Most everyone is vulnerable to a social media scam of one type of another, and this includes home inspection businesses.
In a way, businesses can be more susceptible than individuals, because it is the nature of a business to receive many unsolicited messages from strangers. After all, communicating with strangers is how you build your business.
While your home inspection business is not likely to fall victim to a Nigerian prince who needs money, you or an employee might click on what appears to be a harmless email or link and find out it’s anything but.
What can you do to help avoid damage from social media scams?
1. Never give out personal information, even if you think you know the person or business. It might not be who you think it is.
The Kent State University website lists some common Facebook scams to watch out for, including enabling a button to dislike posts. Another typical scam you may encounter on Facebook is what looks like an official notice from the site that your account has been canceled, or a request that you “confirm” your username and password.
Regardless of the source, never divulge your username and password to anyone, and if you have employees, make sure they know this too.
It can be upsetting to receive a notice that your account has been locked or disabled, and the tense emotions you feel reading such a message could cause you to inadvertently behave recklessly in an effort to quickly resolve the problem.
If you accidentally fall victim to a scam like this, change your password as soon as possible to limit the damage.
2. Don’t haphazardly click on any link on your page just because it looks interesting.
Sometimes clicking on a scam link brings disaster, like a computer virus that shuts down your system. Equally disturbing but sometimes unbeknownst to you is when your click results in a scammer installing spyware onto your computer. Sometimes the only way you find out you have spyware on your computer is when you’re alerted that someone is trying to withdraw money from your bank account.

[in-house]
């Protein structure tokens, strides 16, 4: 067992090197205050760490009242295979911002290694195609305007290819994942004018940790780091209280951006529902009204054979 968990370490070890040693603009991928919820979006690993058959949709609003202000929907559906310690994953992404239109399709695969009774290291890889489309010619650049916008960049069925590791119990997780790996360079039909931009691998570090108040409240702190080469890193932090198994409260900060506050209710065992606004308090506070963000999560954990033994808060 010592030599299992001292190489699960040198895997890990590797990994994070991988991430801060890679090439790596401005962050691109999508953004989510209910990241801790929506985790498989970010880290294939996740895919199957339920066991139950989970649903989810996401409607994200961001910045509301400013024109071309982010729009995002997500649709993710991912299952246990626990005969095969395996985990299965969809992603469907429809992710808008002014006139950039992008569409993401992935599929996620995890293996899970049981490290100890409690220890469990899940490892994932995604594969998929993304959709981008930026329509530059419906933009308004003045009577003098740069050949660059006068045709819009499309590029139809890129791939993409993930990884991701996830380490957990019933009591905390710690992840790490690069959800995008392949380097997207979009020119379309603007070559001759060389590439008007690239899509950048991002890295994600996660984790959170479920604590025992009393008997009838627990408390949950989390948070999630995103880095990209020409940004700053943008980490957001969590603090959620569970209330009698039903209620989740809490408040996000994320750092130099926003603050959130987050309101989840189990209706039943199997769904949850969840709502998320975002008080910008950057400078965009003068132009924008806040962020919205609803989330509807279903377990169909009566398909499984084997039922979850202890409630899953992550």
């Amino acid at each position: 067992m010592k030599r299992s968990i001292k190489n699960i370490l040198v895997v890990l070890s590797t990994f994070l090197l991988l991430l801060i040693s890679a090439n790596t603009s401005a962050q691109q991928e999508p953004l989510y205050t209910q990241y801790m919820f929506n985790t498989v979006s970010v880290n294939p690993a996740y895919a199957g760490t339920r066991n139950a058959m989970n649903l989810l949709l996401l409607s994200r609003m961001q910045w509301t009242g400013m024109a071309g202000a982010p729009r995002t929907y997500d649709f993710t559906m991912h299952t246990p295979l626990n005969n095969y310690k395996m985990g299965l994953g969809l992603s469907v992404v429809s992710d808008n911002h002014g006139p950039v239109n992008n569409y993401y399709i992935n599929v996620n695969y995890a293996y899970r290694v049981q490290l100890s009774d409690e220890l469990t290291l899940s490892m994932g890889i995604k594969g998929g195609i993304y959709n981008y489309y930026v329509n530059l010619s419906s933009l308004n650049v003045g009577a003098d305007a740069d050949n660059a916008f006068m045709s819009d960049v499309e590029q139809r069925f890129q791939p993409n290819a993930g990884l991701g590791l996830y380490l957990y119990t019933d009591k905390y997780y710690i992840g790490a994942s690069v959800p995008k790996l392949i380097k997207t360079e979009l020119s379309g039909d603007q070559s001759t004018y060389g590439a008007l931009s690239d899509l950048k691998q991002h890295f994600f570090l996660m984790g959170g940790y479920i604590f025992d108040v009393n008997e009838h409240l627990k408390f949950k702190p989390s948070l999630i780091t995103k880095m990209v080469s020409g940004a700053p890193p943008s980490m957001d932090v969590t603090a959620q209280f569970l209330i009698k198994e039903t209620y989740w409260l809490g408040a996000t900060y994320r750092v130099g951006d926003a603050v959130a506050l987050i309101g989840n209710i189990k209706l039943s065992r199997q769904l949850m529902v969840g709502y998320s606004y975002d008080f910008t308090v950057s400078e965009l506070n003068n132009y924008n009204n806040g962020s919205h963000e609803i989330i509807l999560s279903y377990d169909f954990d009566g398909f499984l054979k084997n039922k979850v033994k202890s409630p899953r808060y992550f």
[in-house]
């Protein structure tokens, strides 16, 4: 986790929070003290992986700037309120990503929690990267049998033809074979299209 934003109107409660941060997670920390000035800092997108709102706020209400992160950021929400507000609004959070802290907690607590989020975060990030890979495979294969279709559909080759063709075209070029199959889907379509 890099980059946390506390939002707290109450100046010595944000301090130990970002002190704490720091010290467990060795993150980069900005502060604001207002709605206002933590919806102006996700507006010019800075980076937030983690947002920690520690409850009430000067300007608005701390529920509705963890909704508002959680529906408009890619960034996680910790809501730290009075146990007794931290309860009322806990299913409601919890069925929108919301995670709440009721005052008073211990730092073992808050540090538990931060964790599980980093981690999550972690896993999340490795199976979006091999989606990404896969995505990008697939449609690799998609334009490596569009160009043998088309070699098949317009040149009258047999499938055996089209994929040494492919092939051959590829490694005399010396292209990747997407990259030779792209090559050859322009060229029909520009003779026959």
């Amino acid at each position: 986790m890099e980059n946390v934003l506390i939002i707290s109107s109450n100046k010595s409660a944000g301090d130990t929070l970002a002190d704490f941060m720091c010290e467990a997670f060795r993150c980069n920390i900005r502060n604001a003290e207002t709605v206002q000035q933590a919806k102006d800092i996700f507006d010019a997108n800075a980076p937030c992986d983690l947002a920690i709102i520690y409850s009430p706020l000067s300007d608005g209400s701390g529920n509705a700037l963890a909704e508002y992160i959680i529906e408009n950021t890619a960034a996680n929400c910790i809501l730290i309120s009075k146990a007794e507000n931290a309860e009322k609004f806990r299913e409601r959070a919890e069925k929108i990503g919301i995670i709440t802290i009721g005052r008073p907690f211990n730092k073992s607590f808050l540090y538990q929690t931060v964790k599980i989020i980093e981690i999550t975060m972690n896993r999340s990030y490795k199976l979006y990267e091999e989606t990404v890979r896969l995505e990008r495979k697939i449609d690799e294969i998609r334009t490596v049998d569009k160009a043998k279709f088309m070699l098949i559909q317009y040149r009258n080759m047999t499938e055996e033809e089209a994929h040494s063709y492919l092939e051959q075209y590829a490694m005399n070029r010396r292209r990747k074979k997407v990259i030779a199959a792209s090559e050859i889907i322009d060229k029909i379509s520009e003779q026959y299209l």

Less disastrous but still dangerous is being redirected to a site that asks for personal information, such as credit card or banking information. Some of these phishing scams can be very convincing, appearing genuine and even displaying the logo of your bank or credit card company.
3. Don’t believe strangers who say they want to give you something or that you’ve won something — especially if you haven’t entered any contests!
The Federal Trade Commission warns businesses to be wary of messages telling them they have won a business grant. Some of these messages can appear to come from friends or business associates, and this may inspire your trust, but know they aren’t real. If you haven’t applied for a grant, you’re not getting one.
Beware of any offers you get that seem too good to be true — even small ones, like free gift cards.
It’s important to have a social media presence if you have a home inspection business. You need a website, a Facebook page, and probably an Instagram and Twitter too. But proceed with caution with these types of communication vehicles. Sometimes what you don’t know can hurt you.
To learn more about the home inspector business or home inspector training, check out our website today!